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  • The Price of Permanence: Nature and Business in the New South by William D. Bryan
  • Andrew P. Patrick
The Price of Permanence: Nature and Business in the New South. By William D. Bryan. Environmental History and the American South. (Athens: University of Georgia Press, 2018. Pp. xxvi, 226. $54.95, ISBN 978-0-8203-5339-5.)

In The Price of Permanence: Nature and Business in the New South, William D. Bryan reappraises the relationship between economics and the environment in the region from the end of the Civil War to the New Deal, emphasizing the contested and often overlooked goal of “permanence” as an engine of change (p. xv). Exploring the different approaches that southerners took to conserve resources for their long-term use, this well-researched work moves beyond stereotypical images of rapacious, short-sighted developers willing to pay any ecological cost in pursuit of economic growth to a more nuanced account. In the process, Bryan makes a significant contribution to both environmental and southern history. [End Page 193]

After a preface that lays out the book’s argument, that debates over how to achieve economic and environmental permanence shaped development in the New South, and situates the work in the historiography, the book is organized in thematic sections. Chapter 1, “Nature’s Bounty,” argues that southern promoters viewed economic development and the maintenance of abundant stocks of resources for long-term use as mutually beneficial goals, rather than competing impulses, believing that “[e]nvironmental permanence meant permanent profits” (p. 2). In industries from manufacturing to agriculture, Bryan provides evidence to sustain his contention that conservation, far from being “antithetical to the New South Creed,” was actually “a key part of it” (p. 24).

The next chapter, “Cultivating Permanence,” explores efforts to promote the long-term viability of southern agriculture. Reformers championed a variety of crops and cultivation techniques, ranging from the practical to the fanciful, but none had a widely transformative effect on the dominant staple crop regimes. Commercial fertilizers, however, emerged as a key innovation, “purchased permanence” that immediately increased yields while promising perpetual cultivation (p. 66). Bryan argues that the relative ease of adding commercial fertilizers to existing practices, compared with the difficulty of adopting new crops, helps explain the persistence of cash crop dependence. Throughout the book, the tendency to choose the easiest option that promised permanence emerges as an important theme unifying New South approaches to conservation.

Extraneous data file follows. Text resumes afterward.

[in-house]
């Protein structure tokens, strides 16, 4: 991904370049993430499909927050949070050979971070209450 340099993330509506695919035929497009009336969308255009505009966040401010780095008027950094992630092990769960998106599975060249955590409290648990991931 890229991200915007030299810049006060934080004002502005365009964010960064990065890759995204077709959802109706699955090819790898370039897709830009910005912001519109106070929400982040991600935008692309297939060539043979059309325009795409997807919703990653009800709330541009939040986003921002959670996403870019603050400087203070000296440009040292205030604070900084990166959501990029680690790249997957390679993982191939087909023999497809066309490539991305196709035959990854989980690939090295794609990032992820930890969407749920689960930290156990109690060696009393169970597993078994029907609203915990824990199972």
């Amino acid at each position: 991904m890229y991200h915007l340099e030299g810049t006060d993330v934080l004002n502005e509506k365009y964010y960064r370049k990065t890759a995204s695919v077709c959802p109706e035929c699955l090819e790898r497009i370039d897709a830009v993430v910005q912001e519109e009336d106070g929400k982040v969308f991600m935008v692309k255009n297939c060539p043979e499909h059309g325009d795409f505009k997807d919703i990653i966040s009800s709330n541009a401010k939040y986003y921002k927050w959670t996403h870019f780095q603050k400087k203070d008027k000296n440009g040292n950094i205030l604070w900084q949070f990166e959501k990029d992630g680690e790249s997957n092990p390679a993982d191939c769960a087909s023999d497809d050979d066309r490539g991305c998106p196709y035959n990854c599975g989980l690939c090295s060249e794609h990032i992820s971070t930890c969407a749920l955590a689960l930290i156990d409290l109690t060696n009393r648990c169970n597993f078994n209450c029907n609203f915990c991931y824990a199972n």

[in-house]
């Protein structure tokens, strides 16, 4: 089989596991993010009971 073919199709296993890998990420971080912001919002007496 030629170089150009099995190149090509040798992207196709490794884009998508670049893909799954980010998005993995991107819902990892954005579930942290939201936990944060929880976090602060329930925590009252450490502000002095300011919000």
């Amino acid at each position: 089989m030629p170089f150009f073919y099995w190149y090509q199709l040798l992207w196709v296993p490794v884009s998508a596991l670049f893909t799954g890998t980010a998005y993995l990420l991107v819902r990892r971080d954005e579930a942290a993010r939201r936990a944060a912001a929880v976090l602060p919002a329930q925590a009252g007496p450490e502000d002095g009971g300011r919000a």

Similar patterns characterized the industries that “promised conservation through development,” described in chapter 3, “Utilizing Southern Wastes” (p. 95). Pulp and paper manufacturers that transformed wood chips into valuable products exemplified the strategy of utilizing previously wasted resources, but the trend also encompassed rationalizing mineral extraction, chemical products like rayon, and the furniture industry. Yet, as Bryan notes, the southern waste industries’ view of environmental permanence as “simply . . . maintaining stocks of profitable resources” contributed to a host of growing ecological problems (p. 110).

These problems are at the heart of “The Costs of Permanence,” a valuable chapter that uses water as a lens to view the effects of industrial pollution. While local protests or lawsuits sometimes improved access to drinking water or mitigated the most egregious pollution, they never challenged the fundamental logic of development. The costs, including polluted water, chemical waste, flooding, and waterborne diseases, fell most heavily on those with the least power, particularly black southerners barred from the legal system. The higher price imposed on black southerners, who were also least likely to benefit from permanence, stands out as another central theme in the book, from the ways black labor was naturalized as a feature of regional abundance to the exclusion of African Americans from white tourist facilities.

Finally, “Tourism’s New Path” explores “how tourism’s perceived environmental footprint” led boosters to cast tourism as “the quintessential permanent industry” (p. 143). With the Great Smoky Mountains National Park as a prominent exception, the account emphasizes the private status of most tourist development as a distinguishing feature of the region, characterizing operations from health and golf resorts to massive hunting reserves. As Bryan notes, this characteristic typified the small role that government played in New South [End Page 194] conservation generally, as...


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